A vent header 17 is provided for the escape of uncondensed vapor and gases from the spaces between the plates (or within the tubes) of the heating surface 13. In a conventional evaporator the vent vapor and gases would ordinarily be led from the evaporator vessel 11 to a discharge pipe such as the pipe shown at 18 for discharge or further use or treatment.
In accordance with the present invention, the vent gases and uncondensed vapor travel to the pipe 18 only when the condensate level is sufficiently low that entering steam cannot condense while submerged in condensate. Thus, in the preferred embodiment of the apparatus shown in the drawing, exiting vent gases and uncondensed steam travel from the header 17 through a pipe 19 to a chamber 20 connected by a pipe 21 to the discharge pipe 18. The chamber 20 contains a condensate at a level representing the level of condensate within the evaporator. The pipe 21 opens onto the chamber 20 at a point 22 which is above the level of condensate in the chamber 20 under normal operating conditions, but if the level of condensate in the chamber rises, representing an elevated condensate level in the evaporator, the opening 22 is closed, preventing passage of uncondensed steam and vent gas, and thereby precluding the continuing flow to the evaporator of steam to be condensed.
For this purpose, the evaporator can, as shown in the drawing, be connected to the chamber 20 in such a way that condensate collected in the evaporator flows freely to the chamber 20.
In the evaporator system shown in the drawing, condensate formed within the heating surface 13 flows to a header 23 connected by a drain pipe 24 shown connected to a condensate discharge pump 25. Upstream of the pump 25, a branch pipe 26 connects the header 23 to the chamber 20 so condensate backing up in the pipe 24 will cause a rise in the condensate level in the chamber 20 representative of the condensate level in the header 23. If the pump 25 malfunctions, or the discharge of condensate is impaired in some other way, the rising condensate in the chamber 20 will close the opening at 22, cutting off venting. It will readily be understood that a header like the header 23 can be employed with either tube or plate heating surface, or that some other structure such as a well or tank connected to receive condensate can be employed. The structure shown represents the presently preferred means of carrying out the method of the invention.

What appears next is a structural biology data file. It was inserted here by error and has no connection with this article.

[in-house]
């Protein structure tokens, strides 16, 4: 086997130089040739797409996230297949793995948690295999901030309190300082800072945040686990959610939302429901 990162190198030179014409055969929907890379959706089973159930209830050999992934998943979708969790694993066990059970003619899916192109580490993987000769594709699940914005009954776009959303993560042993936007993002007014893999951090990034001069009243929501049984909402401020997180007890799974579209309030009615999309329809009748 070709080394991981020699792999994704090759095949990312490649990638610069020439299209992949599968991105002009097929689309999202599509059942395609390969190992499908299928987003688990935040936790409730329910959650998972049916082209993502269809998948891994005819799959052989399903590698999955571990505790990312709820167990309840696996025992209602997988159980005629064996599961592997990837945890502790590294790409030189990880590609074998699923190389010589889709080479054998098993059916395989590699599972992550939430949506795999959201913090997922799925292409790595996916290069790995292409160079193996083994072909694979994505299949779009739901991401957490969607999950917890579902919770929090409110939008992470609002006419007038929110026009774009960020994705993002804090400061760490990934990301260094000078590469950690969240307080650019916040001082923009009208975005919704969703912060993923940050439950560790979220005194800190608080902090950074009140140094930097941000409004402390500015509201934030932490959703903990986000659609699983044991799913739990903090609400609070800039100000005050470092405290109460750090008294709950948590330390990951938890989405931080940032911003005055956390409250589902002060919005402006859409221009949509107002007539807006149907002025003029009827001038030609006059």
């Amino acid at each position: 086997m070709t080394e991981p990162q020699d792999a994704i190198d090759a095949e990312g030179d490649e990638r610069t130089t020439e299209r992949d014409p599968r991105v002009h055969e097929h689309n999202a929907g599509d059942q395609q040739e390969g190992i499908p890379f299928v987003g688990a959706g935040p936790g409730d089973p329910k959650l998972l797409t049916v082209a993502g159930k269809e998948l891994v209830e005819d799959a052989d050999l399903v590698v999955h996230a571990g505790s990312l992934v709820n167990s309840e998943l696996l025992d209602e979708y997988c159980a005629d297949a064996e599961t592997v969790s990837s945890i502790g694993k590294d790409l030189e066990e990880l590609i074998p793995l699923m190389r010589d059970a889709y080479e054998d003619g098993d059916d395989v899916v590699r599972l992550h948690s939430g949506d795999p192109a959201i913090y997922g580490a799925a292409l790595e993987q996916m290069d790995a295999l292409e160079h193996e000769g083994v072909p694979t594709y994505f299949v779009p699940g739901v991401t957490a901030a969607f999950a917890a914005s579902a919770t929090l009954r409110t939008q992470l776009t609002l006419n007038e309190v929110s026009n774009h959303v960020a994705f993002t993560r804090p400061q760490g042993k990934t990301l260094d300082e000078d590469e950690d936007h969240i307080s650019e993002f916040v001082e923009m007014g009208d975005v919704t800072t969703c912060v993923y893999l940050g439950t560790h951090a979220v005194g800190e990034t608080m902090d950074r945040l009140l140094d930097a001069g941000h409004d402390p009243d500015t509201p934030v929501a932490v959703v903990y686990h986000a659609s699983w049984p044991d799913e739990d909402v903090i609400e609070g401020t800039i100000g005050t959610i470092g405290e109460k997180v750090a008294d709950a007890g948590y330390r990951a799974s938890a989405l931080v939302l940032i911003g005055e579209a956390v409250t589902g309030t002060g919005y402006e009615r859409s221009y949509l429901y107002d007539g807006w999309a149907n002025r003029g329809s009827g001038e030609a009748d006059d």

Various applications, modifications and design variations will suggest themselves to those acquainted with evaporator technology, and are considered to be within the spirit and scope of the present invention.
|Cited Patent||Filing date||Publication date||Applicant||Title|
|US904499 *||Jan 28, 1908||Nov 24, 1908||Samuel Kready||Steam heating system.|
|US2341738 *||Dec 18, 1940||Feb 15, 1944||Fridolf Olin Kristian||Steam plant|
|US2368049 *||Mar 12, 1942||Jan 23, 1945||Stratford Dev Corp||Atomizing evaporator|
|US3356124 *||Oct 12, 1965||Dec 5, 1967||Fives Lille Cail||Control arrangement for a multiple effect evaporator|
|US3966559 *||May 14, 1974||Jun 29, 1976||Extraction De Smet||Apparatus for deodorizing oil and similar material|
|U.S. Classification||159/47.1, 159/23, 159/31|
|International Classification||B01D1/22, B01D1/30, F25B39/02, B01D1/00|
|Oct 3, 1983||AS||Assignment|
Owner name: ROSENBLAD CORPORATION 693 ALEXANDER ROAD, P.O. BOX
Free format text: ASSIGNMENT OF ASSIGNORS INTEREST.;ASSIGNOR:ROSENBLAD, AXEL E.;REEL/FRAME:004174/0910
Effective date: 19830922
|May 15, 1989||FPAY||Fee payment|
Year of fee payment: 4
|Dec 8, 1993||REMI||Maintenance fee reminder mailed|
|Jan 10, 1994||REMI||Maintenance fee reminder mailed|
|May 1, 1994||LAPS||Lapse for failure to pay maintenance fees|
|Jul 12, 1994||FP||Expired due to failure to pay maintenance fee|
Effective date: 19940501